The Five Tibetan Rites

Although called ‘The Five Tibetans’, there are actually seven exercises in total. The last two involve breathing, sounding, and focused attention rather than physical movements. They can be performed during a detox, or everyday for general health and wellbeing.

Sally Mathrick shows us how...

Tibetan Rite 1:
Stand up with feet directly under hips. Stretch out your arms in a straight line from your shoulders, with the palms facing down, fingers extended. Look to your right hand and spin in that direction. Spin from one to 21 rotations. This seems to be similar to the whirling dervishes of Turkey. Once you finish spinning, stand in the recovery position. This first rite strengthens the vestibular apparatus in the inner ear (used for balance). On an esoteric level, it is toning for the crown and third eye chakra, to improve spiritual connection and insight.

Tibetan Rite 2:
Lie on your back with your legs fully extended and your ankles together and flexed. Have your hands alongside your body, palms touching the floor and tucked slightly under your buttocks. On an inhalation, lift your legs to 90 degrees with toes pointed, and simultaneously lift your head, pressing your chin into your chest. Your shoulder blades and upper back stays on the floor. Exhale as you come back down. This is one repetition and a smooth flowing exercise. Continue doing them as appropriate for you, a maximum of 21 times. When you have finished your repetitions, again assume the recovery stance. The second rite tones the throat centre, so will bring more blood flow to the thyroid and parathyroid. Esoterically, it activates the throat chakra to enhance communication and expression.

Tibetan rite 3:
Kneel and tuck your toes under. From knees to head is upright. Place your palms on the back of your thighs, underneath your buttocks. Ensure your knees are hip width apart. Tuck your chin to your chest. Inhale through the nose, arching your spine, opening your chest and squeezing your shoulder blades together. Drop your head as far back as is comfortable. Use your hands to support yourself when leaning back. Then exhale as you return to starting position. This is one repetition, so perform one to 21 of these. When finishing your repetitions, do the recovery breaths. The third rite focuses on opening and toning the heart and is associated with harmony and love.

Tibetan Rite 4:
Sit with legs outstretched in front, slightly apart, and ensure your back is upright, essentially making a 90-degree angle with your body. Place your palms on the ground, alongside your hips, fingers pointing towards toes, with your arms straight. Shift your weight on your hands and feet and, inhaling, lift your hips into a ‘table’. Your thighs and torso become the table top. Your arms and calves are the legs. Allow your head to fall back. On the exhalation, swing back to the starting position. This is one repetition. When you have finished your repetitions, perform the recovery position. The fourth rite focuses on opening and toning the solar plexus, the centre for digestion, personal expression and contribution.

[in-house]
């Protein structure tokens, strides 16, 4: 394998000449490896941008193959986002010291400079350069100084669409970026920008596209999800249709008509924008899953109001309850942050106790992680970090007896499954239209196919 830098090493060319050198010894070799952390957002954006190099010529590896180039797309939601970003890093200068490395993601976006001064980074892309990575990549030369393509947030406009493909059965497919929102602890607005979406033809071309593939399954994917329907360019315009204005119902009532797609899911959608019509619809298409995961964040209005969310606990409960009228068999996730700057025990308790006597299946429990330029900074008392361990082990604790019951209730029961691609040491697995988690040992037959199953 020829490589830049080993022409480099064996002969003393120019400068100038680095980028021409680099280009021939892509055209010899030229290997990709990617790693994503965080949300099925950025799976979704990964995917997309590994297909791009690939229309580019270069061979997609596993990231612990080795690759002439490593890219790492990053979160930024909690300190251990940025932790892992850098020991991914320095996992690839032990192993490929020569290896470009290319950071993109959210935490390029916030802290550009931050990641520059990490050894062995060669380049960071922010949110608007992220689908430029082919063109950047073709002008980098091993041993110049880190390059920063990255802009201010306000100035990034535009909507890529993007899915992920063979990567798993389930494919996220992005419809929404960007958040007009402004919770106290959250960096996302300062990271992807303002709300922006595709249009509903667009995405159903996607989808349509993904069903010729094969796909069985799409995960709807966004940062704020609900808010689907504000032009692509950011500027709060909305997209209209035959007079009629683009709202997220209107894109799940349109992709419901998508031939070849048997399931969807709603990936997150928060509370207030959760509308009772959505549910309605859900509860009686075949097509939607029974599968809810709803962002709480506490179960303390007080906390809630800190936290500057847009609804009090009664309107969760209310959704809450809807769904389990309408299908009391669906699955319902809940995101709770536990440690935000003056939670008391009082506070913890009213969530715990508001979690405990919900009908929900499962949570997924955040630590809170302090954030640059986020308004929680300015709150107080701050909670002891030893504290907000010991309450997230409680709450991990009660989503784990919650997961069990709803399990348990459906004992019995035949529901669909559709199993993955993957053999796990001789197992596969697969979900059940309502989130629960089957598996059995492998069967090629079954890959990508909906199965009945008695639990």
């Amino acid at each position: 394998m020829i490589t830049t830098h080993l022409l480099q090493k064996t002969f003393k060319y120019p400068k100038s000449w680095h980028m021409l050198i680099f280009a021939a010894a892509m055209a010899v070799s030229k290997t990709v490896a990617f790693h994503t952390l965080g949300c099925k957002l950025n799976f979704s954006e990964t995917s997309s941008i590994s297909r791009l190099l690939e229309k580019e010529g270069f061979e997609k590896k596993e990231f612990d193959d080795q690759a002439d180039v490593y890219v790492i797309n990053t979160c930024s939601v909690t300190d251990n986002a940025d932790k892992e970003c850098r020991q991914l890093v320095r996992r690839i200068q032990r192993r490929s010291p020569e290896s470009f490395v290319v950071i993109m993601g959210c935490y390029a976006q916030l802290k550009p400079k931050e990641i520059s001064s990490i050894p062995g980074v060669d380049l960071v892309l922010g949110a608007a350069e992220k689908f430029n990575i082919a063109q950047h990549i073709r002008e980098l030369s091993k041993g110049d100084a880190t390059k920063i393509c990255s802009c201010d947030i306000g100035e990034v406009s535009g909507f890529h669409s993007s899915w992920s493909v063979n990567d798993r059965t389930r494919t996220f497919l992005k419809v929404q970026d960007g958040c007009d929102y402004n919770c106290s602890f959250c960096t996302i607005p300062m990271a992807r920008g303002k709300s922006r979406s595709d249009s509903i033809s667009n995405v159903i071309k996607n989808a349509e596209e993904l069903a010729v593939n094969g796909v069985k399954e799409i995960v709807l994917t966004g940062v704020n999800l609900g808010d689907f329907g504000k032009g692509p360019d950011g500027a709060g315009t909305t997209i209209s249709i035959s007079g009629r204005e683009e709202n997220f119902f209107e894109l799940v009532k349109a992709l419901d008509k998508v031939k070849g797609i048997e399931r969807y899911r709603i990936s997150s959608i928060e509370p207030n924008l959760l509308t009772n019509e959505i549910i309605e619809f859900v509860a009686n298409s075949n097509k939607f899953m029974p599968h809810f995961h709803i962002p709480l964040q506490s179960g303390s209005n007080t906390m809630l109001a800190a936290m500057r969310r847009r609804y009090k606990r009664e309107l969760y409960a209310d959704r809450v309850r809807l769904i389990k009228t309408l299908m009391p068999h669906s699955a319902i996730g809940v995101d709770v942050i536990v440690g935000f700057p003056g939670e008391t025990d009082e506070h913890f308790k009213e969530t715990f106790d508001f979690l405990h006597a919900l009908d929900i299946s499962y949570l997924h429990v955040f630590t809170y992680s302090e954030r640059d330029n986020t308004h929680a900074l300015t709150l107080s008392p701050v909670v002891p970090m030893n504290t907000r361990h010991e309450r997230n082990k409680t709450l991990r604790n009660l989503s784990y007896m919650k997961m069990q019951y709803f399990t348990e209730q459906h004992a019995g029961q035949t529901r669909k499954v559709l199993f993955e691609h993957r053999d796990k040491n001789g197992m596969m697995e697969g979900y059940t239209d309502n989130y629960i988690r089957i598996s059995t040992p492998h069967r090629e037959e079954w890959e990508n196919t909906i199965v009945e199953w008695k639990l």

Tibetan Rite 5:
Start in ‘down face dog’, palms pressed into the ground, arms straight, tailbone in the air, legs straight and up high on your toes. Your back is straight. Inhale and with control, swing through to ‘upface dog’. Bring your chest forward between your arms, arching the back and gently extending the neck. Keep your spine long. Gently lift your gaze. On the exhalation, revert back to starting position. This is one repetition. When finished your repetitions, perform the recovery position. This exercise focuses on toning and opening the lower two chakras, the areas involved in sexual health, relationships, belonging and groundedness.

Tibetan Rite 6:
This is performed standing and should be done on an empty stomach. With hands on hips, exhale fully, bending forward slightly. With no breath in the body, pull up on the pelvic floor, (as though holding back urine) pull the stomach up and in, and hold the chin into the throat. This activates energy locks in the body. Hold for a few seconds, release the locks and then breathe in. I recommend having a yoga teacher teach you this exercise directly.

Tibetan Rite 7:
This final exercise involves sitting with your spine straight. Decide upon a positive intention for your practice. It should be phrased as follows:

“ I COMMAND [positive intention statement here] RIGHT NOW”
When you're ready, chant “AUM”.

The “A” sound relates to the first, second and third chakras.

The “U” sound relates to the middle chakras.

The “M” sound relates to the top two chakras (eyebrow centre and crown).

When you chant the “M” sound, mentally say the intention. For example “I command, my health is perfect, right now.” Repeat this three times. This is a powerful way of programming your subconscious and unconscious with conscious thoughts.

These exercises can be practiced every day and only take 5-15 minutes. It is best to do them first thing in the morning, without food in your stomach, in a well ventilated room after a cool shower. However, anytime and anywhere is better than not at all. Always practice to your own level. If you have any physical ailments, go gently and build up strength for the practices. Even imagining your body in the positions will help you to, over time, achieve the full position.

Be aware of your body with every move. Make the practice a moving meditation. Body awareness and breath awareness will make it all so much more powerful. Regular practice provides you a daily cleansing of your energy centres, and hopefully, will stop the aging process.

Find out more about the ‘Five Tibetans or read more health advice.

Photo credit: Thinkstock

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